Digital archiving and preservation is a growing sector of humanities-related research and development. The University of Nebraska - Lincoln has developed a national brand for its Center for Digital Research in the Humanities, which claims to bridge research, learning, and computing to preserve historic records on topics ranging from Native American languages to the writings of Nebraska native Willa Cather.

Its work has supported projects involving more than 80 faculty members across five colleges campus-wide in disciplines such as Anthropology, Art History, English and History. Identified as one of the university's 19 'Programs of Excellence,' it is one of just five institutions nationwide to offer such a center, joining the University of Virginia, University of Maryland, George Mason University and Cleveland State University. 

That center was established and maintained, in part, by a sizable grant from the NEH, according to co-director Katherine Walter.

“It started out with a small seed grant and brought in an award of $348,000 from the National Endowment for the Humanities,” she says.

Along with being the nation's largest investor in collegiate humanities and arts initiatives, it is also the catalyst for continuing research in these areas. According to Walter, a significant amount of the center's programming and publishing would be eliminated with the termination of NEH funding. 

"NEH is the main funder, and if we did not have it, it would drastically reduce the amount of research we conduct. At least 25 of our 50 programs,  the most important ones, would be discontinued."

Officials from NEH would not speculate on the potential closure of their agency but said that while they do not typically support grant seekers with guidance on how to apply for alternative funding, they do provide guidance on how to make rejected applications better for future review.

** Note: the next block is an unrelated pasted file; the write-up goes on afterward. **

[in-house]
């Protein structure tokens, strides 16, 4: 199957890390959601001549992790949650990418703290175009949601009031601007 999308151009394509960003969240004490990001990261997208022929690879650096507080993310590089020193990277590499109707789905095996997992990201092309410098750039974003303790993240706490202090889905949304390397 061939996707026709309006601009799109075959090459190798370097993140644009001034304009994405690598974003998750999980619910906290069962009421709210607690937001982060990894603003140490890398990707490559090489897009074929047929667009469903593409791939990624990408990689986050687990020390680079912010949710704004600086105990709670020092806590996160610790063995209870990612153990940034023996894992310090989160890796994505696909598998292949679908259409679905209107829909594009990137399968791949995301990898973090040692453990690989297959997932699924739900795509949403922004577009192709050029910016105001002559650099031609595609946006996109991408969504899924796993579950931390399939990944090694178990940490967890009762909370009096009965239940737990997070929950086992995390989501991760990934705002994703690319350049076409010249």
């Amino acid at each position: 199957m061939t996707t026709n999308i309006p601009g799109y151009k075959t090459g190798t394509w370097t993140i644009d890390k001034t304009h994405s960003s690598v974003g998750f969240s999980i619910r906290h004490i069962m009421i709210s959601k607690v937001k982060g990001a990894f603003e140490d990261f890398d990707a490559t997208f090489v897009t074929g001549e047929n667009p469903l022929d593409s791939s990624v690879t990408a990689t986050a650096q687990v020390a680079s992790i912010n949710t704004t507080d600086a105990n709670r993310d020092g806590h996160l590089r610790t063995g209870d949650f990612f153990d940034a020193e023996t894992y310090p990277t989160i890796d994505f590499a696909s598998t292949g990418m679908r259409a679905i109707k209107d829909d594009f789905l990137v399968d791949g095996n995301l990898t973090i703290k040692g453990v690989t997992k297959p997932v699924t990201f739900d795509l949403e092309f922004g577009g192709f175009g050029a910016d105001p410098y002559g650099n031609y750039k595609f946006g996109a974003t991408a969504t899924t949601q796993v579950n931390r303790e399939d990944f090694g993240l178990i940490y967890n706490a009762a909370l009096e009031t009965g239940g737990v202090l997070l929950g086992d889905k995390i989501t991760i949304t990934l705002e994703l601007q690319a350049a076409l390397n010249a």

"One thing that we do is some applicants come back and ask why the project wasn’t a fit, and we talk to them about what they can do to strengthen their application," says Theola DeBose, NEH spokeswoman. "And, we do that based upon people asking or we’ll want to let them know that we want them to apply again, and to consider these things.

It is a courtesy that DeBose says could be just as valuable as receiving a grant itself, as it helps funding seekers to master grantmaking skills which could benefit them in other applications to other organizations beyond NEH.

DeBose says that common application issues include missed instructions provided in public guidelines. "It could be something as technical as having four professors signing on, but an application has one and won’t qualify for not following that direction," she says.

Currently, the department continues to work on grants to institutions and organizations and is targeting underserved areas with its new Creating Humanities Communities initiative. Launched in November, the program pledges funding to 25 states and US territories which have not historically received windfalls of federal funding through NEH. 

Grantees are charged with meeting a February deadline, and while uncertainty surrounds the agency, executives remain optimistic about the opportunities for grants ranging from $30,000 to $150,000 can mean to underserved communities; despite the requirement for matching private funding from non-federal resources.

“This grant is a great opportunity for small organizations to join forces and create new projects that will benefit communities in a significant way," said Director of the Office of Challenge Grants Katja Zelljadt in a release. "NEH staff is eager to talk to prospective applicants at every stage in the process. Call us, write to us, we’re here to help you.” 

Filed Under: Higher Ed Policy & Regulation
Top image credit: J Neuberger